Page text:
By Lila Bristol
I have no memory of the first time I saw a checkerboard, and I do not remember who volunteered to teach our after-school club. I can’t recall learning how to move the pieces or when I stopped religiously using the Ruy Lopez, a popular opening move in chess.
But the ecstasy of losing my very first chess game is a feeling I will never forget.
For a young black girl, there are few moments in a downtown Toronto primary school that are not profoundly isolating. For anyone who continues to move through pale spaces in later life, we know that the isolation does not leave, either. Instead, isolation becomes a steady companion - a familiar friend in every new, white wilderness.
At ten or eleven years old, in a chess club where no one looked like me and everyone looked at me, I did my sacred ritual for the first time. I searched for symbols in the setting, signs that the companion who had followed me there was connected to some greater purpose. In a short game against a friend-who-touched-my-hair, I recognized I was playing with the black pieces. I was playing with me.
In chess, white always moves first, and black second. At that age, I knew enough to know that this rule made me deeply uncomfortable. No one else seemed unsettled, or appeared to feel a slow burn under their cheeks when the official rules were rationalized: “you’re black so you’re playing black.” So I kept my comments, and my explosive joy anytime I won playing with the black pieces, to myself. The wins were personal. They still are. Fuck the white pieces and absolutely fuck their head start.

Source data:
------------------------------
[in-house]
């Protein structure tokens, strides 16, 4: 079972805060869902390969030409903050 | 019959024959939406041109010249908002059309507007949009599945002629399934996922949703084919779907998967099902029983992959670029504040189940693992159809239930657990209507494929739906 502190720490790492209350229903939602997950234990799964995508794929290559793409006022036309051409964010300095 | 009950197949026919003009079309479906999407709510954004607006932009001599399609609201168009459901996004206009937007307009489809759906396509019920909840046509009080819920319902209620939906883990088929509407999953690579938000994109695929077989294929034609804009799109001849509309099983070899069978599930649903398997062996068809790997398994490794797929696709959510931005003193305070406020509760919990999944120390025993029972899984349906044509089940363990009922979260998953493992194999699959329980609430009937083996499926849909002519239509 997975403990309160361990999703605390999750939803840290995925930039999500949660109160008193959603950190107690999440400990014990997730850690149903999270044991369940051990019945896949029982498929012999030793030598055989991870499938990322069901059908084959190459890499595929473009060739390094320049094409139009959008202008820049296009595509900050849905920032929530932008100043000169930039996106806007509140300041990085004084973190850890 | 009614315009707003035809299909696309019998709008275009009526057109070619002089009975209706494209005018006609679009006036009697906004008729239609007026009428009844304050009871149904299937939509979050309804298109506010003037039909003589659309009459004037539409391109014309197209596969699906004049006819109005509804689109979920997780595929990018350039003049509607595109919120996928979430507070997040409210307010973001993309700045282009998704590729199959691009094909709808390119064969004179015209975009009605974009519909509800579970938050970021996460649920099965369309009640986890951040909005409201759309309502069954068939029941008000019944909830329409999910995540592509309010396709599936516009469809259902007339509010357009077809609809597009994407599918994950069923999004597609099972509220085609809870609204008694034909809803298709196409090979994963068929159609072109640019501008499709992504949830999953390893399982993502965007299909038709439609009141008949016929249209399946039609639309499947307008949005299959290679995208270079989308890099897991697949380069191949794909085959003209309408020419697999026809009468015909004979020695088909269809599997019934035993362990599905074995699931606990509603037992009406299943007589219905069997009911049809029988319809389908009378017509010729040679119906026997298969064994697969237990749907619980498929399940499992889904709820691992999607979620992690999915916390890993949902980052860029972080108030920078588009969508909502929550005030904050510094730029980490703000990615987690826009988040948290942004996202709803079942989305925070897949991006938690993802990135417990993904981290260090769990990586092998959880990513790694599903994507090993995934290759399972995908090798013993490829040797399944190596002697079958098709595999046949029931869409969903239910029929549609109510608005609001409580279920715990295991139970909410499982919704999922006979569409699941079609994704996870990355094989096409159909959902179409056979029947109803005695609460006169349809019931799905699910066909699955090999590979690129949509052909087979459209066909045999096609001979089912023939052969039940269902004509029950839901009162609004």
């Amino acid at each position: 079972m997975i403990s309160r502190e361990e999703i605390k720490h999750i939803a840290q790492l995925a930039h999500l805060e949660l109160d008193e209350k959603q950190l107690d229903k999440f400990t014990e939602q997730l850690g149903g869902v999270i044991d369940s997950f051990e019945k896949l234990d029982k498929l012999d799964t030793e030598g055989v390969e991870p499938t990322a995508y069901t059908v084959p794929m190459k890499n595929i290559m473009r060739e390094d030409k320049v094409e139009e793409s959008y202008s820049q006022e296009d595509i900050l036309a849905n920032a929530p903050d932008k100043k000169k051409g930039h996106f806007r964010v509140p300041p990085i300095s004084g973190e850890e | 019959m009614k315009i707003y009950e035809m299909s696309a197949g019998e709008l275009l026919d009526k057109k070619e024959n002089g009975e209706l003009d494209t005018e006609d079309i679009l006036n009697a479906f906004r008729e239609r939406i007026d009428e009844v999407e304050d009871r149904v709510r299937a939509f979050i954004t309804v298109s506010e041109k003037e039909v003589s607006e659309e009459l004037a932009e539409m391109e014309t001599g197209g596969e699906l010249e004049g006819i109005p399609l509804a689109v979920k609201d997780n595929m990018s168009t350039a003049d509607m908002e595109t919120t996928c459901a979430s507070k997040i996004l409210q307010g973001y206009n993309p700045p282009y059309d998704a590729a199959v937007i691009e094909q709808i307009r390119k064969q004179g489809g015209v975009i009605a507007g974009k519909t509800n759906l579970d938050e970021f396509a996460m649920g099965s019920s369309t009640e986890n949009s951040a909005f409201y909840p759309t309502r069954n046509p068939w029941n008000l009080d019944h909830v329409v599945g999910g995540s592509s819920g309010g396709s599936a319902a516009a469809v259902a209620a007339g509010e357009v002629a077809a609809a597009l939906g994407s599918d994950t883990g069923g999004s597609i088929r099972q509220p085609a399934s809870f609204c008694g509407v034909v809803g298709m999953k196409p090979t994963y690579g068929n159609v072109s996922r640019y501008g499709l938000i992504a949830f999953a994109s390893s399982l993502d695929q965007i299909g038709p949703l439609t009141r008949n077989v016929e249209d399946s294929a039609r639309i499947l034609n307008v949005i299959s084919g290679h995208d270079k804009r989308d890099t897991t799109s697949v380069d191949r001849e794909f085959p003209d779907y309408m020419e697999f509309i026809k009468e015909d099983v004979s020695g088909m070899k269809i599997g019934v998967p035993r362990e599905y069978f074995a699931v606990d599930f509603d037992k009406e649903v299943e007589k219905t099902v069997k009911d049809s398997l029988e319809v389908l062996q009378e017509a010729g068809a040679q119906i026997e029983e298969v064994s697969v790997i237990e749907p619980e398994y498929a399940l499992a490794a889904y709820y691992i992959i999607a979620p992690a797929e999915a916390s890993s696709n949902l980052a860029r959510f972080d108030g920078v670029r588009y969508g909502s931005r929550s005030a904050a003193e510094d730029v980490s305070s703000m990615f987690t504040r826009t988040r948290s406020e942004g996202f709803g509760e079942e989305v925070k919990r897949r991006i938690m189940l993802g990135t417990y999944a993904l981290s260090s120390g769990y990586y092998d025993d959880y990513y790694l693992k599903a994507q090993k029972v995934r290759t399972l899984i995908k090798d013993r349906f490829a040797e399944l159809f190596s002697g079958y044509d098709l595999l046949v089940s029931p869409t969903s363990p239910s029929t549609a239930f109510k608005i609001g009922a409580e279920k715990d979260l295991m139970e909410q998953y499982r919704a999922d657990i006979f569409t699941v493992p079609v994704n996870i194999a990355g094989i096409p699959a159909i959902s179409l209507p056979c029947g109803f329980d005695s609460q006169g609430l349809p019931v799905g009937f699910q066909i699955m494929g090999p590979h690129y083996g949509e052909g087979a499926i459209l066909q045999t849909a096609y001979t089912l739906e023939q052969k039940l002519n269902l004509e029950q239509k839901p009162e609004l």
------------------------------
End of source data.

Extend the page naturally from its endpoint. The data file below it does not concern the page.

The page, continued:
There is no beginning or end to the joy of playing chess, even in a moment as bitter as ours. It is surreal as a daydream or a hallucination, to access a universe in which the pin is mightier than the gun, and survival takes whatever direction the mind can conceive. Where you have the capacity to protect everyone that is your colour, and everyone that is your colour works to protect you.
When sacrifice mingles with progress, and time is as wide as every plan you’ve ever had. Nothing can contain the beauty of an alternate reality where small moves and small pieces have immense power. There, endurance has the potential to manifest greatness, a triumph and a triplet: strategy, struggle and patience are required in equal measure. Chess is the black woman’s game.
Bobby Fischer said chess is life. I say chess is a world, contained. And it is the first world I ever loved. It was not losing that stuck with me that first time I played, or the sting of defeat. What I coveted that day, and ever since, was the thrill. Of dying while knowing I would have another chance to live. Of the possibility that one day, I could win.